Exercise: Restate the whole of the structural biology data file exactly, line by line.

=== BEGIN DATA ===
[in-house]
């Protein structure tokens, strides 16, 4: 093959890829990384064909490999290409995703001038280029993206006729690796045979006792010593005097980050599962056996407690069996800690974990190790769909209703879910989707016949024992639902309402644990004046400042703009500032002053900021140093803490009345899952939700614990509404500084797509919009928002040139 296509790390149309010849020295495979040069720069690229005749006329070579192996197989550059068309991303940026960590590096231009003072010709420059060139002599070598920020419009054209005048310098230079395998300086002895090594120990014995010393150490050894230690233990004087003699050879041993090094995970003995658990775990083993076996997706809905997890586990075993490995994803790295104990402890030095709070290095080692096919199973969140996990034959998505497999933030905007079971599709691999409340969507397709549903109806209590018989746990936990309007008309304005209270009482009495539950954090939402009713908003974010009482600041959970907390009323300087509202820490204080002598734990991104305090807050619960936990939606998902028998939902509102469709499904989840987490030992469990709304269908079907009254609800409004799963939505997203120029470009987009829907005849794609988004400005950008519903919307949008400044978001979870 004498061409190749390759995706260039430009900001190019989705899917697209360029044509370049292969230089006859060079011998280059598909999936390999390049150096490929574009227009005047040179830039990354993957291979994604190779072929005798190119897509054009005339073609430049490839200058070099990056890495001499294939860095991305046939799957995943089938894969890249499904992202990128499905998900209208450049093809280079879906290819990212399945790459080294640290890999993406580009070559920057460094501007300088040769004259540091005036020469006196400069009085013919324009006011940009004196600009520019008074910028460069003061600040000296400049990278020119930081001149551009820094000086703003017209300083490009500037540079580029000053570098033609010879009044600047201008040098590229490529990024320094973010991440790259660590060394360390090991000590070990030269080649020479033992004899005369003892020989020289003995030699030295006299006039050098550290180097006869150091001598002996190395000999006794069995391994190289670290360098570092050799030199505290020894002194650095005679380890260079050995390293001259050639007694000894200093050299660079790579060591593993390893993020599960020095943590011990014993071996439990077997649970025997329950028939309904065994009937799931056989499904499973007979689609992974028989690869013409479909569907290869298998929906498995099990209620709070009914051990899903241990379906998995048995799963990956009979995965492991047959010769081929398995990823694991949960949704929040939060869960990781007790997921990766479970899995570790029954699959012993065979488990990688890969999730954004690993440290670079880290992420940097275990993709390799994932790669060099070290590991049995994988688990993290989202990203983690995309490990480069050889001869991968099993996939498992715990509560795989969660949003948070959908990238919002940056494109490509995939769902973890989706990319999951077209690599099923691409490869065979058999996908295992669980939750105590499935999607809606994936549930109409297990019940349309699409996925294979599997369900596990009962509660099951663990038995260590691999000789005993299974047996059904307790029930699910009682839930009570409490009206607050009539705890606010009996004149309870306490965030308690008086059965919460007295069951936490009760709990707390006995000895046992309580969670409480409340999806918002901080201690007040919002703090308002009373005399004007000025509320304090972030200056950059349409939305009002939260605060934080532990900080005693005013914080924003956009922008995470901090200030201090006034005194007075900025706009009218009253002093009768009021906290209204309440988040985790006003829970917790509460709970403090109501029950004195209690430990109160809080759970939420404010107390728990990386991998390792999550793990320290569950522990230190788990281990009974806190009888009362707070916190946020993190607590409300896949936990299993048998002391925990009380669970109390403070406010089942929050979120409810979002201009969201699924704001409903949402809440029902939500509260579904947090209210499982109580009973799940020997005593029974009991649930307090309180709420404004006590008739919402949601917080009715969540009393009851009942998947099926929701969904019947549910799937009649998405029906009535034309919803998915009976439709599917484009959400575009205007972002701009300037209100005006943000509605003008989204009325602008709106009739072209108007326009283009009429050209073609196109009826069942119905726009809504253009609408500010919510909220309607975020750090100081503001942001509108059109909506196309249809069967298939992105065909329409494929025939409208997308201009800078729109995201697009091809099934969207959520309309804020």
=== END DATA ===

[in-house]
């Protein structure tokens, strides 16, 4: 093959890829990384064909490999290409995703001038280029993206006729690796045979006792010593005097980050599962056996407690069996800690974990190790769909209703879910989707016949024992639902309402644990004046400042703009500032002053900021140093803490009345899952939700614990509404500084797509919009928002040139 296509790390149309010849020295495979040069720069690229005749006329070579192996197989550059068309991303940026960590590096231009003072010709420059060139002599070598920020419009054209005048310098230079395998300086002895090594120990014995010393150490050894230690233990004087003699050879041993090094995970003995658990775990083993076996997706809905997890586990075993490995994803790295104990402890030095709070290095080692096919199973969140996990034959998505497999933030905007079971599709691999409340969507397709549903109806209590018989746990936990309007008309304005209270009482009495539950954090939402009713908003974010009482600041959970907390009323300087509202820490204080002598734990991104305090807050619960936990939606998902028998939902509102469709499904989840987490030992469990709304269908079907009254609800409004799963939505997203120029470009987009829907005849794609988004400005950008519903919307949008400044978001979870 004498061409190749390759995706260039430009900001190019989705899917697209360029044509370049292969230089006859060079011998280059598909999936390999390049150096490929574009227009005047040179830039990354993957291979994604190779072929005798190119897509054009005339073609430049490839200058070099990056890495001499294939860095991305046939799957995943089938894969890249499904992202990128499905998900209208450049093809280079879906290819990212399945790459080294640290890999993406580009070559920057460094501007300088040769004259540091005036020469006196400069009085013919324009006011940009004196600009520019008074910028460069003061600040000296400049990278020119930081001149551009820094000086703003017209300083490009500037540079580029000053570098033609010879009044600047201008040098590229490529990024320094973010991440790259660590060394360390090991000590070990030269080649020479033992004899005369003892020989020289003995030699030295006299006039050098550290180097006869150091001598002996190395000999006794069995391994190289670290360098570092050799030199505290020894002194650095005679380890260079050995390293001259050639007694000894200093050299660079790579060591593993390893993020599960020095943590011990014993071996439990077997649970025997329950028939309904065994009937799931056989499904499973007979689609992974028989690869013409479909569907290869298998929906498995099990209620709070009914051990899903241990379906998995048995799963990956009979995965492991047959010769081929398995990823694991949960949704929040939060869960990781007790997921990766479970899995570790029954699959012993065979488990990688890969999730954004690993440290670079880290992420940097275990993709390799994932790669060099070290590991049995994988688990993290989202990203983690995309490990480069050889001869991968099993996939498992715990509560795989969660949003948070959908990238919002940056494109490509995939769902973890989706990319999951077209690599099923691409490869065979058999996908295992669980939750105590499935999607809606994936549930109409297990019940349309699409996925294979599997369900596990009962509660099951663990038995260590691999000789005993299974047996059904307790029930699910009682839930009570409490009206607050009539705890606010009996004149309870306490965030308690008086059965919460007295069951936490009760709990707390006995000895046992309580969670409480409340999806918002901080201690007040919002703090308002009373005399004007000025509320304090972030200056950059349409939305009002939260605060934080532990900080005693005013914080924003956009922008995470901090200030201090006034005194007075900025706009009218009253002093009768009021906290209204309440988040985790006003829970917790509460709970403090109501029950004195209690430990109160809080759970939420404010107390728990990386991998390792999550793990320290569950522990230190788990281990009974806190009888009362707070916190946020993190607590409300896949936990299993048998002391925990009380669970109390403070406010089942929050979120409810979002201009969201699924704001409903949402809440029902939500509260579904947090209210499982109580009973799940020997005593029974009991649930307090309180709420404004006590008739919402949601917080009715969540009393009851009942998947099926929701969904019947549910799937009649998405029906009535034309919803998915009976439709599917484009959400575009205007972002701009300037209100005006943000509605003008989204009325602008709106009739072209108007326009283009009429050209073609196109009826069942119905726009809504253009609408500010919510909220309607975020750090100081503001942001509108059109909506196309249809069967298939992105065909329409494929025939409208997308201009800078729109995201697009091809099934969207959520309309804020």